Unfortunately, Taitu was forced out of power unceremoniously during Menelik’s long illness and later death. Lij Iyasu, the heir to the throne, failed to cooperate with her or at least to seek her counsel. Iyasu was overthrown by anti-Taitu group of Shoan nobility, three years after he assumed power at the age of fourteen. To her credit, Empress Zewditu who succeeded Iyasu maintained good relations with Taitu, but power had shifted to Ras Taferi, the regent who became Emperor Haile Selassie.
Taitu’s pioneering and enduring work in politics, economics, culture, social welfare, military have added to the definition and implementation of a national agenda. She pushed for common issues that united Ethiopians. The founding of Addis Ababa as a new capital city allowed people to migrate and settle in this new town from all regions of the country.
While the two books made an effort to document the biography of Taitu, Ambassador Mengiste Desta offers a more detailed chronology and contextual explanation than Tadesse Zewelde. Tadesse, on the other hand, utilizes primary sources and eyewitness accounts in his readable narrative.
Mengiste also turns his publication into a campaign to build a memorial for Taitu in Addis Ababa. He is urging committees organized to carry out the project to bring it to fruition. In an attempt to highlight the importance of a public tribute, the forward of Mengiste’s book is written by the Coalition of the Ethiopian Women Association that was established in 1996.
Menelik’s skills of military strategy and diplomacy are combined with Taitu’s good judgment, loyalty and vision of seeking and maintaining cohesive national interests. Taitu, unlike Baafina (the ex-wife who sought to undermine the king), consulted, caucused, shared and reinforced strong leadership with the Emperor. The married couple and partners became formidable leaders to face and resolve many challenges both in times of war and peace. They made Ethiopia’s transition to modernization an irreversible march of time.
It is also important to remember that Taitu brought to the union her northern experience and knowledge given her link to Gondar, Semen, Begemedir and Yeju nobilities. In addition to her insight of the inner workings of Atse Yohannes and Atse Tewodros’s palaces. In other words, the marriage can be characterized both as political and as the saying goes yacha gabecha.
Taitu insisted on remaining a respected person (not a dependent) by seeking ways to improve her life through education, a rare and groundbreaking approach given our entrenched and backward notion and praxis on gender. She studied Ge’ez in Gojam at Debre Mewe monastery. She also composed poetic verses both in Ge’ez and Amharic. Taitu, who is known as the light of Ethiopia, also played harp and kirar (a remarkable combination of spiritual and secular musical instruments) and designed decorative curtains for churches and monasteries.
What is more impressive is Taitu’s contribution to governance and nation building. She fully engaged herself in activities that significantly contributed to national interests. She named Addis Ababa (New Flower) as a permanent seat of the central government. She ran the administration during the frequent absences of Menelik from the Capital, originally located at Addis Alem before it was moved to nearby Entoto. She built a house in a land fenced to mark holding by the Shoan king, Negus Sahle Selassie, who is Menelik’s grandfather. The building commenced while Menelik was in Harar in a military campaign for an extended period of time. Upon his return, he approved the initiative and moved with her into the new house in Addis Ababa. (Negus Sahle Selassie shares credits with Taitu in regards to the founding of the city)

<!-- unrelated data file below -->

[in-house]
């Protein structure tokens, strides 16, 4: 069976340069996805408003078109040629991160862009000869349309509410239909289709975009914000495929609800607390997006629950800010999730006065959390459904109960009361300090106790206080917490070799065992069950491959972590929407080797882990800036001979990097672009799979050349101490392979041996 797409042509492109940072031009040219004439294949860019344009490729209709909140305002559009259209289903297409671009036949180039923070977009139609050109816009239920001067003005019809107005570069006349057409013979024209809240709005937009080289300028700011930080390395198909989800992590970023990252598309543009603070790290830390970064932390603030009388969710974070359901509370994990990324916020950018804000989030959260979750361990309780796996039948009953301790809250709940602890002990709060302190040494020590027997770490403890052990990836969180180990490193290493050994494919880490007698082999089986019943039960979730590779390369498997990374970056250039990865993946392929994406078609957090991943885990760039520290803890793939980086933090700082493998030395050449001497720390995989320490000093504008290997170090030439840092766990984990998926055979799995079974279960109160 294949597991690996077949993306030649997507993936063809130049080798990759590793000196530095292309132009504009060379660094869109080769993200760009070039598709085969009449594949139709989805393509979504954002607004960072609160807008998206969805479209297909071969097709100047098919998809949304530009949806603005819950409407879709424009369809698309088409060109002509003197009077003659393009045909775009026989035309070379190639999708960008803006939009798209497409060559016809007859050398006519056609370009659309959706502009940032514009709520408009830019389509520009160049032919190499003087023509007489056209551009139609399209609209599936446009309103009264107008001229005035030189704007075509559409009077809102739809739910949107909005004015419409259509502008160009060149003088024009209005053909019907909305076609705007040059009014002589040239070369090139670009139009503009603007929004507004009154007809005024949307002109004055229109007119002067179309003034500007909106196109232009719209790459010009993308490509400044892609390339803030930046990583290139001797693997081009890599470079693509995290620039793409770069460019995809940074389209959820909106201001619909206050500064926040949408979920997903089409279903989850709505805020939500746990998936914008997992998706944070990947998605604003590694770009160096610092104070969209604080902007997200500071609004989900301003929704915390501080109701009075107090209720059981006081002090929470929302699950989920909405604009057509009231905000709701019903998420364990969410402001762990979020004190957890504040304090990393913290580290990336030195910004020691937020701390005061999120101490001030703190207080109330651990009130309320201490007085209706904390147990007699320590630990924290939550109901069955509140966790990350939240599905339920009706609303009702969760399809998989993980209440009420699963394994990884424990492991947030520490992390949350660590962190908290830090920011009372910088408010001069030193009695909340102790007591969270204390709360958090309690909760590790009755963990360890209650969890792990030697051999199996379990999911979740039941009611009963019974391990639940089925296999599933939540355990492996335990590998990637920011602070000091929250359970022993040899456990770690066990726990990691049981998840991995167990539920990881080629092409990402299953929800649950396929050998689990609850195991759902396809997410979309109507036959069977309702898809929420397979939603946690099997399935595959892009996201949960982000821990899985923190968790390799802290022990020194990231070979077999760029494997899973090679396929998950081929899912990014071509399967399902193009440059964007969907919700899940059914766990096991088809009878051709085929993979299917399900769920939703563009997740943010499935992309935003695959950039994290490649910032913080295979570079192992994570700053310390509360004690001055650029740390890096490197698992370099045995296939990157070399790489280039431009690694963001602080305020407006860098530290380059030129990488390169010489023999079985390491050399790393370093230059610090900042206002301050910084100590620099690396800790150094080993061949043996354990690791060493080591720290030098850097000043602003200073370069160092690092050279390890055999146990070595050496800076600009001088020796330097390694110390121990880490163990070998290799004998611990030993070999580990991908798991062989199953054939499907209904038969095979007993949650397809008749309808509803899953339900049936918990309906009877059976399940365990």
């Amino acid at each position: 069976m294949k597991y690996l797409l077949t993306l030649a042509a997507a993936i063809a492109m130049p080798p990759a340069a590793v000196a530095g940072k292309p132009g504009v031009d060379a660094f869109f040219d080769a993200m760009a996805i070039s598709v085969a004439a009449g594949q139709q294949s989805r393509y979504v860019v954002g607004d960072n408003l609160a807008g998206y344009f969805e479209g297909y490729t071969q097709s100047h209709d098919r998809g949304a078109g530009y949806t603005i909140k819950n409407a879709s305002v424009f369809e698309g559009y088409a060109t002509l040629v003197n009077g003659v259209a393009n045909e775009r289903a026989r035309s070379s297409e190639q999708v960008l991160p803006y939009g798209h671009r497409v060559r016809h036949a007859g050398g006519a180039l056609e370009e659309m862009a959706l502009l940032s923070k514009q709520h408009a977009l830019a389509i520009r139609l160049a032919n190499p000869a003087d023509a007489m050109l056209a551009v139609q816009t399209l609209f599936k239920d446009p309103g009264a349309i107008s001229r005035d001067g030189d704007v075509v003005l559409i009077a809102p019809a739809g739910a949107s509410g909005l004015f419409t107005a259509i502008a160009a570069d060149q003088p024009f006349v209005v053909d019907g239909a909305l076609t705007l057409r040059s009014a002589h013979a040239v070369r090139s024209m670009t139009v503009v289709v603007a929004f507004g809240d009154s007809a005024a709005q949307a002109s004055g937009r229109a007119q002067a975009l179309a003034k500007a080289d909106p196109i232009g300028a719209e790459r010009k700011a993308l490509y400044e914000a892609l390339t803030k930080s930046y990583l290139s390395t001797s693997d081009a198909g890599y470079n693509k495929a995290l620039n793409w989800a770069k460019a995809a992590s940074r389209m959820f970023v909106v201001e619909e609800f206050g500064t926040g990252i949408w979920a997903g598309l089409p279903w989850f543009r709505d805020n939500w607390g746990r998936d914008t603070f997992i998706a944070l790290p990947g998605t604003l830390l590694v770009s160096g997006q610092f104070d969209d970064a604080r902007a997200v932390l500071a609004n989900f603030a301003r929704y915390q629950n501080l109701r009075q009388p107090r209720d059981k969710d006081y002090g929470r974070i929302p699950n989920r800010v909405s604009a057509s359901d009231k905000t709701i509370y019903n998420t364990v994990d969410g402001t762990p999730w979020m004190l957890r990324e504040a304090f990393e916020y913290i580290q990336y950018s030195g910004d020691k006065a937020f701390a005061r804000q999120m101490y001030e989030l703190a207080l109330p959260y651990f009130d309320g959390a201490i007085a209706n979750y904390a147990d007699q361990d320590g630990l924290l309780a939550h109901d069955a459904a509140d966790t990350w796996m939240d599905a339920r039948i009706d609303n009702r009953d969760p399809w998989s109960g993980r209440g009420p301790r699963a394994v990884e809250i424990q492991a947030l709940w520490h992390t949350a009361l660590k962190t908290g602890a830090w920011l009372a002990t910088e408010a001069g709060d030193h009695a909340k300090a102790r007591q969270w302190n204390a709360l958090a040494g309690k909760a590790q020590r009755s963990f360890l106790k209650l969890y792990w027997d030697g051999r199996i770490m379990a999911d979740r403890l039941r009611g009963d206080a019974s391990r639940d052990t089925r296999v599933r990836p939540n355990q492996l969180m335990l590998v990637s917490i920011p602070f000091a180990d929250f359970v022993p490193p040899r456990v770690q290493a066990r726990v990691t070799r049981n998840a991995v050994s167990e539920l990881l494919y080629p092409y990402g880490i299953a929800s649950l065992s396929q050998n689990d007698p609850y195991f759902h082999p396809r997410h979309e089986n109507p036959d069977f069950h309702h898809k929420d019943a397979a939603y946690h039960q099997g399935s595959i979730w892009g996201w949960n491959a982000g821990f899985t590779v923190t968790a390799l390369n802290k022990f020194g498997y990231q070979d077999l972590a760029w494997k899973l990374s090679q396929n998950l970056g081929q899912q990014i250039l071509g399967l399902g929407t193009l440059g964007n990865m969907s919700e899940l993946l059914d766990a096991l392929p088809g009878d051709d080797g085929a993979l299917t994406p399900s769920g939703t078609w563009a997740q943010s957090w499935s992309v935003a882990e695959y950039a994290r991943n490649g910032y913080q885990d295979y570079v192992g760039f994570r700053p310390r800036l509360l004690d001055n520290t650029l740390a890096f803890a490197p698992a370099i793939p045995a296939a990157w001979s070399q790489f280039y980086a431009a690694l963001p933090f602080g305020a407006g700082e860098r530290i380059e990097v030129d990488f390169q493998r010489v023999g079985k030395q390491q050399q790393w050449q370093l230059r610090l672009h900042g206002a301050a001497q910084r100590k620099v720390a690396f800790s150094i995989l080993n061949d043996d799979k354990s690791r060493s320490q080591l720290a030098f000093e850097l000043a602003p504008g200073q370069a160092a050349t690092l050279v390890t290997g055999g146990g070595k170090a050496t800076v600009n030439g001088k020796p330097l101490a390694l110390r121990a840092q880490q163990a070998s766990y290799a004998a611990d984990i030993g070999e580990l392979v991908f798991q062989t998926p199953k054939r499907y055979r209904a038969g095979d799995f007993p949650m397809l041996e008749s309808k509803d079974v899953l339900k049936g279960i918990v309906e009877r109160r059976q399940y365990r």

Taitu opened Addis Ababa’s first modern hotel, now known as Itege Hotel, a little more than a century ago and she also became its first manager. The restaurant serves local and international cuisines. Again Atse Menelik supported her entrepreneurship by becoming a regular customer of the establishment and by encouraging the nobilities and government officials to patronize the business. Besides inaugurating yengeda bet, she has launched and encouraged both local and international tourism.
In an attempt to modernize the Ethiopian economy and to counter the heavy handedness of the Abyssinan Bank, a foreign firm, Taitu started a domestic financial institution where indebted traders were able to obtain loans and continue commerce.
She set up the first wool factory in collaboration with experts from Turkey and India thereby paving the way for possible Ethiopian industrial age. Taitu also used local raw materials to manufacture candles. Church costumes were designed and made by tailors in an organized fashion thanks to her innovative efforts.
On a religious front, Taitu established the historic Menbere Tsehay Entoto Mariam church. She also commissioned the construction of a multi-storied home in Jerusalem to be used by priests and pilgrims from Ethiopia.
These are some of the accomplishments of Taitu. By any measurement, she is a treasure that deserves a national monument and her legacy continues to inspire the young generation to know, build and defend the country.
This piece is well-referenced and those who seek the references should contact Professor Ayele Bekerie directly at: firstname.lastname@example.org.
About the Author:
Ayele Bekerie is an Associate Professor at the Department of History and Cultural Studies at Mekelle University.